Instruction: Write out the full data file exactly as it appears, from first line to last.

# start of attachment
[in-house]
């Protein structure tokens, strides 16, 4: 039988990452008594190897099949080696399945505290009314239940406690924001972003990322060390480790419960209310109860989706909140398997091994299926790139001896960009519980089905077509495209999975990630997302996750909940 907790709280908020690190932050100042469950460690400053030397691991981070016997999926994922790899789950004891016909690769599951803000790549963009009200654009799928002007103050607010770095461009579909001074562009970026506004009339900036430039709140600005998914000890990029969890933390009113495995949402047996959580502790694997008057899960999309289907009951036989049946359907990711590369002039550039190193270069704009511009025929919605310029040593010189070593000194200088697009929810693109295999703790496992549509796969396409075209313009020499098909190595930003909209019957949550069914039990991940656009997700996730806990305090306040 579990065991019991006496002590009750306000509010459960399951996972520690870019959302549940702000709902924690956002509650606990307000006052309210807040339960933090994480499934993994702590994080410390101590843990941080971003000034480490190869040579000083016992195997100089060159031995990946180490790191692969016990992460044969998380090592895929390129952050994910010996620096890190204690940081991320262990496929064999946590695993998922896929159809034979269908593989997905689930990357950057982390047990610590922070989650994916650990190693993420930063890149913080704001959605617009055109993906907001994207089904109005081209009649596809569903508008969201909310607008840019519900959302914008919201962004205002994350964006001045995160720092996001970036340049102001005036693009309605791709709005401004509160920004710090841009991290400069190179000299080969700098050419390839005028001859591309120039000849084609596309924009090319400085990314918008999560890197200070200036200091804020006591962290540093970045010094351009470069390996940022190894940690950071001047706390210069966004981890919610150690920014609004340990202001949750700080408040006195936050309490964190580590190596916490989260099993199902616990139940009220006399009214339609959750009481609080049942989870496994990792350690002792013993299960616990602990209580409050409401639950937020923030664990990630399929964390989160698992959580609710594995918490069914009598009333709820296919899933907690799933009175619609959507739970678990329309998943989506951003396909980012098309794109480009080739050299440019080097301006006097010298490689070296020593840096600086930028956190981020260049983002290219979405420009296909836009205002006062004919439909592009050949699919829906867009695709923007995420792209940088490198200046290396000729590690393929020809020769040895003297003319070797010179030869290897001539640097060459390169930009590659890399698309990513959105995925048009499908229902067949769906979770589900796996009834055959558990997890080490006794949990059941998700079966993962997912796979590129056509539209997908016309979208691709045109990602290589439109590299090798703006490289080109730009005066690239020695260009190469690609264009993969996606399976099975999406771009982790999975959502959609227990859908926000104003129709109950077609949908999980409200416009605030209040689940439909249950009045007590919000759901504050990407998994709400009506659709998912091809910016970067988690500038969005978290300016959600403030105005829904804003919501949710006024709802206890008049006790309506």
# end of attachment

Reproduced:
[in-house]
């Protein structure tokens, strides 16, 4: 039988990452008594190897099949080696399945505290009314239940406690924001972003990322060390480790419960209310109860989706909140398997091994299926790139001896960009519980089905077509495209999975990630997302996750909940 907790709280908020690190932050100042469950460690400053030397691991981070016997999926994922790899789950004891016909690769599951803000790549963009009200654009799928002007103050607010770095461009579909001074562009970026506004009339900036430039709140600005998914000890990029969890933390009113495995949402047996959580502790694997008057899960999309289907009951036989049946359907990711590369002039550039190193270069704009511009025929919605310029040593010189070593000194200088697009929810693109295999703790496992549509796969396409075209313009020499098909190595930003909209019957949550069914039990991940656009997700996730806990305090306040 579990065991019991006496002590009750306000509010459960399951996972520690870019959302549940702000709902924690956002509650606990307000006052309210807040339960933090994480499934993994702590994080410390101590843990941080971003000034480490190869040579000083016992195997100089060159031995990946180490790191692969016990992460044969998380090592895929390129952050994910010996620096890190204690940081991320262990496929064999946590695993998922896929159809034979269908593989997905689930990357950057982390047990610590922070989650994916650990190693993420930063890149913080704001959605617009055109993906907001994207089904109005081209009649596809569903508008969201909310607008840019519900959302914008919201962004205002994350964006001045995160720092996001970036340049102001005036693009309605791709709005401004509160920004710090841009991290400069190179000299080969700098050419390839005028001859591309120039000849084609596309924009090319400085990314918008999560890197200070200036200091804020006591962290540093970045010094351009470069390996940022190894940690950071001047706390210069966004981890919610150690920014609004340990202001949750700080408040006195936050309490964190580590190596916490989260099993199902616990139940009220006399009214339609959750009481609080049942989870496994990792350690002792013993299960616990602990209580409050409401639950937020923030664990990630399929964390989160698992959580609710594995918490069914009598009333709820296919899933907690799933009175619609959507739970678990329309998943989506951003396909980012098309794109480009080739050299440019080097301006006097010298490689070296020593840096600086930028956190981020260049983002290219979405420009296909836009205002006062004919439909592009050949699919829906867009695709923007995420792209940088490198200046290396000729590690393929020809020769040895003297003319070797010179030869290897001539640097060459390169930009590659890399698309990513959105995925048009499908229902067949769906979770589900796996009834055959558990997890080490006794949990059941998700079966993962997912796979590129056509539209997908016309979208691709045109990602290589439109590299090798703006490289080109730009005066690239020695260009190469690609264009993969996606399976099975999406771009982790999975959502959609227990859908926000104003129709109950077609949908999980409200416009605030209040689940439909249950009045007590919000759901504050990407998994709400009506659709998912091809910016970067988690500038969005978290300016959600403030105005829904804003919501949710006024709802206890008049006790309506």